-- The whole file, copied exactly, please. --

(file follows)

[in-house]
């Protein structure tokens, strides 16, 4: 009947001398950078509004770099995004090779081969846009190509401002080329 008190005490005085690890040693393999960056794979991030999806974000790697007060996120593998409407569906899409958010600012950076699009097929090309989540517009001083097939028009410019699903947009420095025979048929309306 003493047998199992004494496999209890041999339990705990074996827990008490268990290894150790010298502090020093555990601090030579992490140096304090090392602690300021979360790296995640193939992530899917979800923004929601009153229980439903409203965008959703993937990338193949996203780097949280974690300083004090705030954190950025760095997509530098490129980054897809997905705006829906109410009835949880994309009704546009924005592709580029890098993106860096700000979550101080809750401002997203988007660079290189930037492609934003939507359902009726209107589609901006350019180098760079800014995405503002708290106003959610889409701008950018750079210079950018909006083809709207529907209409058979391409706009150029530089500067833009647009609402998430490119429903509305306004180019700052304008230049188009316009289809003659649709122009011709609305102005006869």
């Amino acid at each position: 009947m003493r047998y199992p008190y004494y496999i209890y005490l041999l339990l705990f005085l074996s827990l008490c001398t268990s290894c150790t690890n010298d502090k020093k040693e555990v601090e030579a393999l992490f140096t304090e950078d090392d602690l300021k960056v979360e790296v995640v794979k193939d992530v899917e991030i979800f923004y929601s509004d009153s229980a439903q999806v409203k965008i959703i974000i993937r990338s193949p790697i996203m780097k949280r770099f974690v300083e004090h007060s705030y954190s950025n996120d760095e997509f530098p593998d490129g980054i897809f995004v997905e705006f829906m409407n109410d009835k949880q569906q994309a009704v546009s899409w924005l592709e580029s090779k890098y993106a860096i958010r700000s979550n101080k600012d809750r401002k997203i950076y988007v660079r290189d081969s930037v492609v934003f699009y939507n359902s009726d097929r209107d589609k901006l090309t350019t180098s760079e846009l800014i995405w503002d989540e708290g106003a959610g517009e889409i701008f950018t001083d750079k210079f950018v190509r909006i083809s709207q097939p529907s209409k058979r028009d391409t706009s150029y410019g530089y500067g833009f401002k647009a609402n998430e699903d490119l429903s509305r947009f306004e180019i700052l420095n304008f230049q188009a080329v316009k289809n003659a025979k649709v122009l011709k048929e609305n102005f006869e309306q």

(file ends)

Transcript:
[in-house]
């Protein structure tokens, strides 16, 4: 009947001398950078509004770099995004090779081969846009190509401002080329 008190005490005085690890040693393999960056794979991030999806974000790697007060996120593998409407569906899409958010600012950076699009097929090309989540517009001083097939028009410019699903947009420095025979048929309306 003493047998199992004494496999209890041999339990705990074996827990008490268990290894150790010298502090020093555990601090030579992490140096304090090392602690300021979360790296995640193939992530899917979800923004929601009153229980439903409203965008959703993937990338193949996203780097949280974690300083004090705030954190950025760095997509530098490129980054897809997905705006829906109410009835949880994309009704546009924005592709580029890098993106860096700000979550101080809750401002997203988007660079290189930037492609934003939507359902009726209107589609901006350019180098760079800014995405503002708290106003959610889409701008950018750079210079950018909006083809709207529907209409058979391409706009150029530089500067833009647009609402998430490119429903509305306004180019700052304008230049188009316009289809003659649709122009011709609305102005006869």
């Amino acid at each position: 009947m003493r047998y199992p008190y004494y496999i209890y005490l041999l339990l705990f005085l074996s827990l008490c001398t268990s290894c150790t690890n010298d502090k020093k040693e555990v601090e030579a393999l992490f140096t304090e950078d090392d602690l300021k960056v979360e790296v995640v794979k193939d992530v899917e991030i979800f923004y929601s509004d009153s229980a439903q999806v409203k965008i959703i974000i993937r990338s193949p790697i996203m780097k949280r770099f974690v300083e004090h007060s705030y954190s950025n996120d760095e997509f530098p593998d490129g980054i897809f995004v997905e705006f829906m409407n109410d009835k949880q569906q994309a009704v546009s899409w924005l592709e580029s090779k890098y993106a860096i958010r700000s979550n101080k600012d809750r401002k997203i950076y988007v660079r290189d081969s930037v492609v934003f699009y939507n359902s009726d097929r209107d589609k901006l090309t350019t180098s760079e846009l800014i995405w503002d989540e708290g106003a959610g517009e889409i701008f950018t001083d750079k210079f950018v190509r909006i083809s709207q097939p529907s209409k058979r028009d391409t706009s150029y410019g530089y500067g833009f401002k647009a609402n998430e699903d490119l429903s509305r947009f306004e180019i700052l420095n304008f230049q188009a080329v316009k289809n003659a025979k649709v122009l011709k048929e609305n102005f006869e309306q």